Category: Trust

Open Source, NGOs & Hackers : Unity is strength

YesWeHack is definitely a group of passionate people who all have become professionals. As passionate people, we do have principles and it is precisely these principles that keep us on the right path of our social, economic and financial development.

For some of you, you’ve been noticing that we are operating in a competitive world without forgetting our fundamentals.
We are willing to defend the common goods mainly the Internet neutrality, Press Freedom, Open Source (software & hardware).

To us, those 3 pillars – amongst others – are strong allies for Civil Society and especially for NGOs to defend and promote Human Rights.

This is the reason why we do care about helping NGOs and non-profit organizations who share the same principles.

Cooperation is good for all of us !

In 2017, our community of security researchers participated in 3 bug bounty programs powered by our Bounty Factory :

In june 2017, the first program was launched by OCCRP and it exposed one tool of the organization : VIS.OCCRP.org

As a matter of fact, OCCRP is involved in the original Panama Papers, Paradise Papers amongst many other projects.

As one of the world’s largest investigative reporting organizations, OCCRP is very concerned with security of their journalists and sources.

With this in mind, OCCRP started a bug bounty program with YesWeHack !

In October 2017, OCCRP did it again by submitting another scope  investigativedashboard.org made of Open Source components namely : Django, Ember.js, Bootstrap 3, PostgreSQL , Oauthlib.

    • The Investigative Dashboard (ID) is a platform of tools and services that help journalists to follow the money and uncover corruption. At its core are IDresearch requests, a request tracking mechanism that allows journalists to get help from one of OCCRP’s experienced researchers.

We have chosen YesWeHack based on a recommendation, and we are happy to say that YesWeHack went beyond what we had expected or hoped for.
Michał “rysiek” Woźniak, Chief Information Security Officer from OCCRP.org

Collaboration between OCCRP and YesWeHack results in this page 🙂

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As for the third bug bounty program, it was launched in October 2017 thanks to Reporters Without Borders and aimed at hardening a brand new project for investigative journalism called ForbiddenStories.org

ForbiddenStories.org

    • Forbiddenstories is a collaborative journalism network devoted to keep stories alive and to publish the work of journalists if they are no longer able to do it themselves. At times, journalists have been killed, jailed or threatened.

Investigative journalism is about providing information on crucial issues such as the fight against corruption, environmental protection and human rights. To accomplish this mission and in particular through ForbiddenStories, cooperation with YesWeHack has proven to be obvious because ethical hackers help us to better secure our means of communication and therefore our data.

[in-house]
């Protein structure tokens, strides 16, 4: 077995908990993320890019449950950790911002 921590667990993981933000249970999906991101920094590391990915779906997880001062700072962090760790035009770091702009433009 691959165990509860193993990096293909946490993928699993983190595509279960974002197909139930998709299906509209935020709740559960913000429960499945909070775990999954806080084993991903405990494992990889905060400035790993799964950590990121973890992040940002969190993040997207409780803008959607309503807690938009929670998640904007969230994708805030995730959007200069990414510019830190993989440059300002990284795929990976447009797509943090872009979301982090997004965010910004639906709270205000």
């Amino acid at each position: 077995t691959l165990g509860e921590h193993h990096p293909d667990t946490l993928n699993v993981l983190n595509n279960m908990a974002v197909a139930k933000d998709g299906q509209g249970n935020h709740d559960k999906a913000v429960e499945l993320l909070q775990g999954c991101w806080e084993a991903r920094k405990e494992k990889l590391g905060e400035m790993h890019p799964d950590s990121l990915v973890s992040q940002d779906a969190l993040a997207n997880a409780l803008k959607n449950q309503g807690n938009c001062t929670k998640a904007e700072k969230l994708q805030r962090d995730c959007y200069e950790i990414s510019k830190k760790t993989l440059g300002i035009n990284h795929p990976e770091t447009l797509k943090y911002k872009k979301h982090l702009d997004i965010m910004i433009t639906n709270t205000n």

Laurent Richard | Spokesperson of ForbiddenStories.org

So truly, YesWeHack is honored and proud to help ForbiddenStories for this project is willing to use above all Open Source Software like WordPress, SecureDrop, GNUPG, Signal.

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Unity is Strength and beyond those examples, YesWeHack has been working with several organizations that improve Open Source. For security reasons, as you may guess, we cannot give details concerning those private bug bounty programs 🙂

No worries, if your project is non-profit and made of Open Source bricks we would be glad to drop all the fees we charge for usual bug bounty program.

Give it a try & please drop a line to contact@yeswehack.com 🙂

 

Confronting reality is the duty of every IT security professional

Interview of Stéphane Bourou | Technical Project Manager at Ercom

For 30 years, Ercom has developed a leadership position in the communications, data and terminal security markets.
This position is based on complementary technological expertise in Telco/cloud infrastructure, cryptography and software and on shared values: innovation, expertise, commitment and confidentiality.

Our products and expertise are recognized in France and internationally by major companies, customers, partners and certification entities.

All our solutions are certified or in the process of certification by ANSSI.

Two examples that illustrate Ercom’s expertise:

  • Ercom equipped the Presidential aircraft with a secure telephone in 2002, thus offering the first highly secure mobile communication solution.
  • Ercom’s Cryptosmart (secure communications and mobile terminals) is the first ANSSI-certified solution to be restricted for distribution to consumer terminals, facilitating users to adopt it.

Our offer is based on three products : CryptoPass, CryptoSmart and CryptoBox.

What did you learn from the private phase of your bug bounty program?
The Bug Bounty in general complements the ANSSI certifications to which we submit each of our security solutions.